New soy checkoff project has fire smothered

U.S. soybean farmers are putting out fires and blazing trails…literally.

As firefighting foam with PFAS, also known as forever chemicals, becomes more regulated, the soybean checkoff has invested its resources into finding a cleaner, environmentally friendly alternative.

Introducing SoyFoam TF 1122™.

Developed by the Georgia-based company Cross Plains Solutions, SoyFoam TF 1122™ is a smothering agent, made from soy flour, capable of extinguishing Class A and Class B fires while eliminating intentionally added PFAS chemicals. There are also no detectable fluorines (less than 1 parts per million) in the concentrate.

“This product is a first-of-its-kind and there’s a real need for it here in Minnesota,” said Mike Youngerberg, Minnesota Soybean Research & Promotion Council (MSR&PC) senior director of product development and commercialization.

In May 2023, Minnesota Gov. Tim Walz signed into law banning the sale of certain products containing “intentionally added” PFAS. Minnesota was the second state to broadly ban the forever chemicals, with only several exemptions to date.

“As of January 1, 2024, we were prohibited from using foam with PFAS for testing, training and response, with very few exceptions,” said Matthew Grave, Willmar deputy fire chief. “We have very limited options, so hearing about this new biobased product is encouraging.”

Graves and Youngerberg joined a group of U.S. soybean farmers, firefighters and industry leaders in Dalton, Georgia, March 18-20 to see the foam firsthand at a local demonstration.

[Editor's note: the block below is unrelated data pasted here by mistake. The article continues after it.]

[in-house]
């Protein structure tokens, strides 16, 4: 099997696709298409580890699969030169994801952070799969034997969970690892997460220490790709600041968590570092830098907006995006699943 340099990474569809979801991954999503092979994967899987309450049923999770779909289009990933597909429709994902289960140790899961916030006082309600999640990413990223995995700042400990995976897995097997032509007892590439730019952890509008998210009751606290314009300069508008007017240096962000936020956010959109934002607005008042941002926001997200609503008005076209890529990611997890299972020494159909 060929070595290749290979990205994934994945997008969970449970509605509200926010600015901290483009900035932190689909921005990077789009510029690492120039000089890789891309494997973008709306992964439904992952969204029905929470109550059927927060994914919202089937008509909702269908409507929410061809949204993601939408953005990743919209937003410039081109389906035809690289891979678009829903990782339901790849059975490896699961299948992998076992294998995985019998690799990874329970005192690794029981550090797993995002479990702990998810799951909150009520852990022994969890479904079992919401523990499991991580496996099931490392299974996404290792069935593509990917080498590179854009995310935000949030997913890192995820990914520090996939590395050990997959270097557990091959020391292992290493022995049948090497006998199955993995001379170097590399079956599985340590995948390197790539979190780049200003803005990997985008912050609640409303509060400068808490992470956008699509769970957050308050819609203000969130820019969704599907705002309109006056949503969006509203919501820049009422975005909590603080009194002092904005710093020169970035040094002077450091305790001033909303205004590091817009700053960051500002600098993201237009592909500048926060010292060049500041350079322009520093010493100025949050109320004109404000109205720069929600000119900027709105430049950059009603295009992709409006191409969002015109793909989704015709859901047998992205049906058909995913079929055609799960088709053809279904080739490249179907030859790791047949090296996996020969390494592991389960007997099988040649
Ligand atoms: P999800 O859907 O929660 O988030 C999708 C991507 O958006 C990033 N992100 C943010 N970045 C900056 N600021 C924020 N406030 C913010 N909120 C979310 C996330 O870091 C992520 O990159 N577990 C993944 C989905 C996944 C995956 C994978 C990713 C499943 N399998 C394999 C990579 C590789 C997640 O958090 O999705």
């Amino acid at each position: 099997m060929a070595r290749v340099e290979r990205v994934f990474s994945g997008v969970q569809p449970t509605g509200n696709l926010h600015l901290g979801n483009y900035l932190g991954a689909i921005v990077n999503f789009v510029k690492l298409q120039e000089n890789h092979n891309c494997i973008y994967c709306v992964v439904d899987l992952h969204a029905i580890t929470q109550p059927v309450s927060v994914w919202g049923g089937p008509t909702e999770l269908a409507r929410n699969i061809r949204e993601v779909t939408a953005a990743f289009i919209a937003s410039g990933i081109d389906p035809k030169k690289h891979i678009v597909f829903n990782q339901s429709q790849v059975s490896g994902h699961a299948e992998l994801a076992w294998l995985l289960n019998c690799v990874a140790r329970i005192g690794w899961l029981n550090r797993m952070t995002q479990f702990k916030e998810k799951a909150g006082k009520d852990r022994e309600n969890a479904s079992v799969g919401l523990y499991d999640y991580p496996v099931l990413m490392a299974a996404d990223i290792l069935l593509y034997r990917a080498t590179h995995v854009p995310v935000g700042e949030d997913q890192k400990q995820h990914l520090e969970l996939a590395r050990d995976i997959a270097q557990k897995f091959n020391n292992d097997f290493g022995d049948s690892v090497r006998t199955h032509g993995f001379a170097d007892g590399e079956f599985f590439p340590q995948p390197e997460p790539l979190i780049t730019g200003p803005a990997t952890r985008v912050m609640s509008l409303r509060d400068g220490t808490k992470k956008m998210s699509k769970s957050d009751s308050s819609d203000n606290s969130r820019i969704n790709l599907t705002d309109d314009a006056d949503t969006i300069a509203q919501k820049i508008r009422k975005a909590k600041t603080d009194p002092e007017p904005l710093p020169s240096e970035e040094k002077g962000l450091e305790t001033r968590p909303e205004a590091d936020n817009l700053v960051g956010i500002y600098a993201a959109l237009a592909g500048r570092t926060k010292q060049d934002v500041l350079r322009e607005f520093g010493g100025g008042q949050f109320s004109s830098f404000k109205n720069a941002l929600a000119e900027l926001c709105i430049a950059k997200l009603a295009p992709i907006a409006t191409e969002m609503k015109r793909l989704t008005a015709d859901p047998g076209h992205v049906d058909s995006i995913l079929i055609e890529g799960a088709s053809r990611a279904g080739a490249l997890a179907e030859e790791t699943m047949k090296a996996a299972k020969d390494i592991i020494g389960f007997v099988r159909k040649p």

During the demonstration, the group was able to view SoyFoam TF 1122™ used in various scenarios, including ordinary combustibles and diesel fuel. The firefighters also tested two concentrate formulations, including one and three percent.

MSR&PC’s Mike Youngerberg (middle) and Willmar Deputy Fire Chief Matthew Grave (left) learn more about SoyFoam TF 1122™ during a demonstration in Georgia in March 2024.

“This product is unique because it covers both Class A and Class B fires,” Grave said. “Typically, we’d have to carry both.”

The United Soybean Board began investing checkoff dollars into this concept October of 2022. A year later, the U.S. Forest Service and Department of Defense began testing the product.

“It’s taken 18 months to get from conception to almost commercialization,” said Alan Snipes, managing partner with Cross Plains Solutions.

SoyFoam TF 1122™ is the first and only firefighting foam to attain the gold level through GreenScreen Certified for Safer Chemicals, a globally recognized chemical hazard assessment method.

Along with containing no intentionally added PFAS chemicals or detectable fluorines, the foam concentrate is certified 100-percent biodegradable, 84-percent biobased and made using U.S.-grown soy.

“The environmental advantages have proven themselves,” Snipes said.

Youngerberg, who has seen numerous soy-based products move from the research stage to commercialization during his nearly 40 years with MSR&PC, says this project is one more example of how the checkoff can bring value not only our farmers but our first responders.

“Our firefighters risk so much for our communities,” he said. “The soy checkoff is doing its part to find ways to reduce the use and exposure to harmful chemicals, all while creating a demand for our beans. That’s a great story to tell.”

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